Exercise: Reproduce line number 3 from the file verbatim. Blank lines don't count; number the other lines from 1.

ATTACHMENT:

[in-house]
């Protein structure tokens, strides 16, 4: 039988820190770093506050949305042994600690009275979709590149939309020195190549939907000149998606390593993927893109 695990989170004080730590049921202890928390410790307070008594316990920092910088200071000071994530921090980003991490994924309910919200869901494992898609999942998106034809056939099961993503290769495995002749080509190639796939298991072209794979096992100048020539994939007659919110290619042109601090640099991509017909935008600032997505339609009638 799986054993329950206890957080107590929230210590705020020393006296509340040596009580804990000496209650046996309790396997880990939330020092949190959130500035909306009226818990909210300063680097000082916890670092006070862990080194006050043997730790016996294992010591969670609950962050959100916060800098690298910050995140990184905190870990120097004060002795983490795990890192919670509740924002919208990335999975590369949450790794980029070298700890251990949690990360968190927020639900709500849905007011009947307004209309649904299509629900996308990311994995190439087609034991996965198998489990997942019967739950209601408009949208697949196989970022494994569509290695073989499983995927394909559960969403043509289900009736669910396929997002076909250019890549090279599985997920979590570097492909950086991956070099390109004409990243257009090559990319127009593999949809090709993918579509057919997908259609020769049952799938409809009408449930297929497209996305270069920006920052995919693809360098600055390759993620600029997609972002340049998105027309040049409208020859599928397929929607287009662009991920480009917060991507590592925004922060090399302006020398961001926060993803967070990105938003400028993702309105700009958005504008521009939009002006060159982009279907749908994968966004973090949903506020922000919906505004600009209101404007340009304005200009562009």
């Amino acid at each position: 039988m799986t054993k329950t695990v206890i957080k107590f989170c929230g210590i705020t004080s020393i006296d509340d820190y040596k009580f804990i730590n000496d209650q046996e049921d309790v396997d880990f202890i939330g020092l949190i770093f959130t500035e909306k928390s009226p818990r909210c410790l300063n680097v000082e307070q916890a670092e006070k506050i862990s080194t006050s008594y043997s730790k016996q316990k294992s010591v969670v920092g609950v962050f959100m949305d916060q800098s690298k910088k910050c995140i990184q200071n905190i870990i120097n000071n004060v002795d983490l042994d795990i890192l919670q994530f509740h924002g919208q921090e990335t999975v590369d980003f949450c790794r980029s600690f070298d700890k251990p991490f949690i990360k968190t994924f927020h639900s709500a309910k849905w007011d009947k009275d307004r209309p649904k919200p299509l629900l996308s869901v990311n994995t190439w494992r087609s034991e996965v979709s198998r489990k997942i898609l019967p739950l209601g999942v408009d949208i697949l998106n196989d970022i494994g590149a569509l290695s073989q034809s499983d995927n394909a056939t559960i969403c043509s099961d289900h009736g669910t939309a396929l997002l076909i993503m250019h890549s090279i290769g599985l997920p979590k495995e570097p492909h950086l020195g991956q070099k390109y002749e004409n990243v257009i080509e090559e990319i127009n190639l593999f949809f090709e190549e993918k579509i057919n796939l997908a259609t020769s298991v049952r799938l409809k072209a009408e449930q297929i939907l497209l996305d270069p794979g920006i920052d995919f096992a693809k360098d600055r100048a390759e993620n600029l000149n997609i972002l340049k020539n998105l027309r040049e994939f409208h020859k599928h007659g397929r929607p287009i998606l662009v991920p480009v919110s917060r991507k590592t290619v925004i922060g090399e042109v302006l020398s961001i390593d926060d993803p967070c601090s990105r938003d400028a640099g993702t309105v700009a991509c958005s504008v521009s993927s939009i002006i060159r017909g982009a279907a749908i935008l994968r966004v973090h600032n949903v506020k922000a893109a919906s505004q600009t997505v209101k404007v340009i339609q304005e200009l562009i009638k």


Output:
């Amino acid at each position: 039988m799986t054993k329950t695990v206890i957080k107590f989170c929230g210590i705020t004080s020393i006296d509340d820190y040596k009580f804990i730590n000496d209650q046996e049921d309790v396997d880990f202890i939330g020092l949190i770093f959130t500035e909306k928390s009226p818990r909210c410790l300063n680097v000082e307070q916890a670092e006070k506050i862990s080194t006050s008594y043997s730790k016996q316990k294992s010591v969670v920092g609950v962050f959100m949305d916060q800098s690298k910088k910050c995140i990184q200071n905190i870990i120097n000071n004060v002795d983490l042994d795990i890192l919670q994530f509740h924002g919208q921090e990335t999975v590369d980003f949450c790794r980029s600690f070298d700890k251990p991490f949690i990360k968190t994924f927020h639900s709500a309910k849905w007011d009947k009275d307004r209309p649904k919200p299509l629900l996308s869901v990311n994995t190439w494992r087609s034991e996965v979709s198998r489990k997942i898609l019967p739950l209601g999942v408009d949208i697949l998106n196989d970022i494994g590149a569509l290695s073989q034809s499983d995927n394909a056939t559960i969403c043509s099961d289900h009736g669910t939309a396929l997002l076909i993503m250019h890549s090279i290769g599985l997920p979590k495995e570097p492909h950086l020195g991956q070099k390109y002749e004409n990243v257009i080509e090559e990319i127009n190639l593999f949809f090709e190549e993918k579509i057919n796939l997908a259609t020769s298991v049952r799938l409809k072209a009408e449930q297929i939907l497209l996305d270069p794979g920006i920052d995919f096992a693809k360098d600055r100048a390759e993620n600029l000149n997609i972002l340049k020539n998105l027309r040049e994939f409208h020859k599928h007659g397929r929607p287009i998606l662009v991920p480009v919110s917060r991507k590592t290619v925004i922060g090399e042109v302006l020398s961001i390593d926060d993803p967070c601090s990105r938003d400028a640099g993702t309105v700009a991509c958005s504008v521009s993927s939009i002006i060159r017909g982009a279907a749908i935008l994968r966004v973090h600032n949903v506020k922000a893109a919906s505004q600009t997505v209101k404007v340009i339609q304005e200009l562009i009638k």